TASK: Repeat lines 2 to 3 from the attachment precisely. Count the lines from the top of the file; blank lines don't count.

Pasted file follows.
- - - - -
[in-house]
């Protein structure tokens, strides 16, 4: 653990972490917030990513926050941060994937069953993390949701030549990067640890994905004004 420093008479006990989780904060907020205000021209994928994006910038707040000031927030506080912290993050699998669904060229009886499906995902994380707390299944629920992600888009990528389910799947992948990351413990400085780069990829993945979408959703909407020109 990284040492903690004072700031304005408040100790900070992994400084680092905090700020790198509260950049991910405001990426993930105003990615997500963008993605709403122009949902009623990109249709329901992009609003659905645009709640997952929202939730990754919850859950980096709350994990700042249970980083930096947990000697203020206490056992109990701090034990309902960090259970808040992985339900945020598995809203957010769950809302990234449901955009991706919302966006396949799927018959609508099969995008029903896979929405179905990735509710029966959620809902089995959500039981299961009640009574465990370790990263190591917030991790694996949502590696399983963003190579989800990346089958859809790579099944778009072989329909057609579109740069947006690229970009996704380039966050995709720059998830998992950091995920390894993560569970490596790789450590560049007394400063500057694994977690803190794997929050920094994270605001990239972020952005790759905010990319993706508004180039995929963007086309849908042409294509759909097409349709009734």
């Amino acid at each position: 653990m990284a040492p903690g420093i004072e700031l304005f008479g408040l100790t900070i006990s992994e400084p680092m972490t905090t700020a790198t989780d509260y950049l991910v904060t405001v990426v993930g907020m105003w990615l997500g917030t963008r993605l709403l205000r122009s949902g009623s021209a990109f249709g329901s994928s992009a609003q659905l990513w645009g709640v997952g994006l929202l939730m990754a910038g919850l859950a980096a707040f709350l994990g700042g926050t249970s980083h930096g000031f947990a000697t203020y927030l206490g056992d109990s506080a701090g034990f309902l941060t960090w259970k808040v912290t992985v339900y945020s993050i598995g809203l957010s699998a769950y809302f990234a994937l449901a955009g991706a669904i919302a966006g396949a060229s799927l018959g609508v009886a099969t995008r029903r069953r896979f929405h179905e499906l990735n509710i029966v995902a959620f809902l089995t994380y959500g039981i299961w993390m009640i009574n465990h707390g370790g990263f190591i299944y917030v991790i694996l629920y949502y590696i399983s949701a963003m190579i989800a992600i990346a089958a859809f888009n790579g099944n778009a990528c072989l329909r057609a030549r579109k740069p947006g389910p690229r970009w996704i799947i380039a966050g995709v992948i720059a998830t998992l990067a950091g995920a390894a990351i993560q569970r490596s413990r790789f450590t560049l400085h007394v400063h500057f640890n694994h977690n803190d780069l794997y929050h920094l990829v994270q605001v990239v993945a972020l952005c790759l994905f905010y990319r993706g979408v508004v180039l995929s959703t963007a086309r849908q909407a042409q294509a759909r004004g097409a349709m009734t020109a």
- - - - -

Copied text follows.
């Protein structure tokens, strides 16, 4: 653990972490917030990513926050941060994937069953993390949701030549990067640890994905004004 420093008479006990989780904060907020205000021209994928994006910038707040000031927030506080912290993050699998669904060229009886499906995902994380707390299944629920992600888009990528389910799947992948990351413990400085780069990829993945979408959703909407020109 990284040492903690004072700031304005408040100790900070992994400084680092905090700020790198509260950049991910405001990426993930105003990615997500963008993605709403122009949902009623990109249709329901992009609003659905645009709640997952929202939730990754919850859950980096709350994990700042249970980083930096947990000697203020206490056992109990701090034990309902960090259970808040992985339900945020598995809203957010769950809302990234449901955009991706919302966006396949799927018959609508099969995008029903896979929405179905990735509710029966959620809902089995959500039981299961009640009574465990370790990263190591917030991790694996949502590696399983963003190579989800990346089958859809790579099944778009072989329909057609579109740069947006690229970009996704380039966050995709720059998830998992950091995920390894993560569970490596790789450590560049007394400063500057694994977690803190794997929050920094994270605001990239972020952005790759905010990319993706508004180039995929963007086309849908042409294509759909097409349709009734």
């Amino acid at each position: 653990m990284a040492p903690g420093i004072e700031l304005f008479g408040l100790t900070i006990s992994e400084p680092m972490t905090t700020a790198t989780d509260y950049l991910v904060t405001v990426v993930g907020m105003w990615l997500g917030t963008r993605l709403l205000r122009s949902g009623s021209a990109f249709g329901s994928s992009a609003q659905l990513w645009g709640v997952g994006l929202l939730m990754a910038g919850l859950a980096a707040f709350l994990g700042g926050t249970s980083h930096g000031f947990a000697t203020y927030l206490g056992d109990s506080a701090g034990f309902l941060t960090w259970k808040v912290t992985v339900y945020s993050i598995g809203l957010s699998a769950y809302f990234a994937l449901a955009g991706a669904i919302a966006g396949a060229s799927l018959g609508v009886a099969t995008r029903r069953r896979f929405h179905e499906l990735n509710i029966v995902a959620f809902l089995t994380y959500g039981i299961w993390m009640i009574n465990h707390g370790g990263f190591i299944y917030v991790i694996l629920y949502y590696i399983s949701a963003m190579i989800a992600i990346a089958a859809f888009n790579g099944n778009a990528c072989l329909r057609a030549r579109k740069p947006g389910p690229r970009w996704i799947i380039a966050g995709v992948i720059a998830t998992l990067a950091g995920a390894a990351i993560q569970r490596s413990r790789f450590t560049l400085h007394v400063h500057f640890n694994h977690n803190d780069l794997y929050h920094l990829v994270q605001v990239v993945a972020l952005c790759l994905f905010y990319r993706g979408v508004v180039l995929s959703t963007a086309r849908q909407a042409q294509a759909r004004g097409a349709m009734t020109a």